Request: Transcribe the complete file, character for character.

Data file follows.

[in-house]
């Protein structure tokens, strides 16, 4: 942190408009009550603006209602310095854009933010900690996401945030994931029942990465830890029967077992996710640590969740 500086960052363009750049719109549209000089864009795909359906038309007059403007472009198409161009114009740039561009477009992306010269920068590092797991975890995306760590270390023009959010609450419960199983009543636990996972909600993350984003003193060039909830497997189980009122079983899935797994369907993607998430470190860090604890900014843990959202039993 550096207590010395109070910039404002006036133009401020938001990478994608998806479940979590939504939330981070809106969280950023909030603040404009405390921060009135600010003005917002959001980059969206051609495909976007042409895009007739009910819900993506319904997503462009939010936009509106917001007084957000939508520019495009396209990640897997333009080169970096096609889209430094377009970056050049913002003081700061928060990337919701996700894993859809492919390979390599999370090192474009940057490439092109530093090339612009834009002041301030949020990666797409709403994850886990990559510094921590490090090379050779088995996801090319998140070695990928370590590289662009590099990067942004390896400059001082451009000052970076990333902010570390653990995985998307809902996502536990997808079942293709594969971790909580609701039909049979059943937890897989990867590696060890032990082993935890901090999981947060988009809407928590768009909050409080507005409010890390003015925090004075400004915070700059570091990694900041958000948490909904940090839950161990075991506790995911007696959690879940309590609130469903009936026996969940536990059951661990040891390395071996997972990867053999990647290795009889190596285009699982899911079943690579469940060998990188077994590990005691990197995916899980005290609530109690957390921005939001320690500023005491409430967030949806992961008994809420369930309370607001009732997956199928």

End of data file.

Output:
[in-house]
């Protein structure tokens, strides 16, 4: 942190408009009550603006209602310095854009933010900690996401945030994931029942990465830890029967077992996710640590969740 500086960052363009750049719109549209000089864009795909359906038309007059403007472009198409161009114009740039561009477009992306010269920068590092797991975890995306760590270390023009959010609450419960199983009543636990996972909600993350984003003193060039909830497997189980009122079983899935797994369907993607998430470190860090604890900014843990959202039993 550096207590010395109070910039404002006036133009401020938001990478994608998806479940979590939504939330981070809106969280950023909030603040404009405390921060009135600010003005917002959001980059969206051609495909976007042409895009007739009910819900993506319904997503462009939010936009509106917001007084957000939508520019495009396209990640897997333009080169970096096609889209430094377009970056050049913002003081700061928060990337919701996700894993859809492919390979390599999370090192474009940057490439092109530093090339612009834009002041301030949020990666797409709403994850886990990559510094921590490090090379050779088995996801090319998140070695990928370590590289662009590099990067942004390896400059001082451009000052970076990333902010570390653990995985998307809902996502536990997808079942293709594969971790909580609701039909049979059943937890897989990867590696060890032990082993935890901090999981947060988009809407928590768009909050409080507005409010890390003015925090004075400004915070700059570091990694900041958000948490909904940090839950161990075991506790995911007696959690879940309590609130469903009936026996969940536990059951661990040891390395071996997972990867053999990647290795009889190596285009699982899911079943690579469940060998990188077994590990005691990197995916899980005290609530109690957390921005939001320690500023005491409430967030949806992961008994809420369930309370607001009732997956199928």